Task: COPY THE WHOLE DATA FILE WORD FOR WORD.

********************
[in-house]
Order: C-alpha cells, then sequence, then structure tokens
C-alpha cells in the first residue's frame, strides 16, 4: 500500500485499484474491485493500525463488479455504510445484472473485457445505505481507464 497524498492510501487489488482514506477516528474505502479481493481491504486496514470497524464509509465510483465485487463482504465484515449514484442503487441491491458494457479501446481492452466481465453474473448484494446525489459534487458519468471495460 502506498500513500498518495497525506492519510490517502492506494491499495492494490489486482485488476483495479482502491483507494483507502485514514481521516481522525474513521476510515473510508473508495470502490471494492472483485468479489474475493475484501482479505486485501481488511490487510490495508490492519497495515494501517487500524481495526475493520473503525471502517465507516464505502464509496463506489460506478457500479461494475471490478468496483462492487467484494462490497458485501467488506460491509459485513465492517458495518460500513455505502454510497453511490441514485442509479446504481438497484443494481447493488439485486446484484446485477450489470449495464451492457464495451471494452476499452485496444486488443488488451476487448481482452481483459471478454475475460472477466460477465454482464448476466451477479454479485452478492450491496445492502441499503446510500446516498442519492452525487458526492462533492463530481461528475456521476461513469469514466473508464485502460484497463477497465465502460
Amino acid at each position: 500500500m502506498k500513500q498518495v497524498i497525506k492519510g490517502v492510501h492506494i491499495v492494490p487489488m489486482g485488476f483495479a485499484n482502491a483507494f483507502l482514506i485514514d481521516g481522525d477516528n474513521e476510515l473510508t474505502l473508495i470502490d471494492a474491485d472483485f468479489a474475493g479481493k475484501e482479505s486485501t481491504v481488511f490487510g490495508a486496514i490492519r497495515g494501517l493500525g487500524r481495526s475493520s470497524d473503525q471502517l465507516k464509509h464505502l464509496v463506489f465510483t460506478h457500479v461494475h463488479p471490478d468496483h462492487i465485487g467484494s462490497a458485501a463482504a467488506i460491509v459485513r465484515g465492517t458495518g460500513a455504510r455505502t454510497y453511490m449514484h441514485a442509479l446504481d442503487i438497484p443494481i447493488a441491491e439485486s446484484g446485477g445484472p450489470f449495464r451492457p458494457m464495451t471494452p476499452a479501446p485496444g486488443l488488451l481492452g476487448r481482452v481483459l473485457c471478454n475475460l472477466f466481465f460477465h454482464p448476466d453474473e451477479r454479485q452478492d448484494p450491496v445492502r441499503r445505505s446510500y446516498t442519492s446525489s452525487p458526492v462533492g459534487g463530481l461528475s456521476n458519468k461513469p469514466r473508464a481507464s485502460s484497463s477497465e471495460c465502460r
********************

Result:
[in-house]
Order: C-alpha cells, then sequence, then structure tokens
C-alpha cells in the first residue's frame, strides 16, 4: 500500500485499484474491485493500525463488479455504510445484472473485457445505505481507464 497524498492510501487489488482514506477516528474505502479481493481491504486496514470497524464509509465510483465485487463482504465484515449514484442503487441491491458494457479501446481492452466481465453474473448484494446525489459534487458519468471495460 502506498500513500498518495497525506492519510490517502492506494491499495492494490489486482485488476483495479482502491483507494483507502485514514481521516481522525474513521476510515473510508473508495470502490471494492472483485468479489474475493475484501482479505486485501481488511490487510490495508490492519497495515494501517487500524481495526475493520473503525471502517465507516464505502464509496463506489460506478457500479461494475471490478468496483462492487467484494462490497458485501467488506460491509459485513465492517458495518460500513455505502454510497453511490441514485442509479446504481438497484443494481447493488439485486446484484446485477450489470449495464451492457464495451471494452476499452485496444486488443488488451476487448481482452481483459471478454475475460472477466460477465454482464448476466451477479454479485452478492450491496445492502441499503446510500446516498442519492452525487458526492462533492463530481461528475456521476461513469469514466473508464485502460484497463477497465465502460
Amino acid at each position: 500500500m502506498k500513500q498518495v497524498i497525506k492519510g490517502v492510501h492506494i491499495v492494490p487489488m489486482g485488476f483495479a485499484n482502491a483507494f483507502l482514506i485514514d481521516g481522525d477516528n474513521e476510515l473510508t474505502l473508495i470502490d471494492a474491485d472483485f468479489a474475493g479481493k475484501e482479505s486485501t481491504v481488511f490487510g490495508a486496514i490492519r497495515g494501517l493500525g487500524r481495526s475493520s470497524d473503525q471502517l465507516k464509509h464505502l464509496v463506489f465510483t460506478h457500479v461494475h463488479p471490478d468496483h462492487i465485487g467484494s462490497a458485501a463482504a467488506i460491509v459485513r465484515g465492517t458495518g460500513a455504510r455505502t454510497y453511490m449514484h441514485a442509479l446504481d442503487i438497484p443494481i447493488a441491491e439485486s446484484g446485477g445484472p450489470f449495464r451492457p458494457m464495451t471494452p476499452a479501446p485496444g486488443l488488451l481492452g476487448r481482452v481483459l473485457c471478454n475475460l472477466f466481465f460477465h454482464p448476466d453474473e451477479r454479485q452478492d448484494p450491496v445492502r441499503r445505505s446510500y446516498t442519492s446525489s452525487p458526492v462533492g459534487g463530481l461528475s456521476n458519468k461513469p469514466r473508464a481507464s485502460s484497463s477497465e471495460c465502460r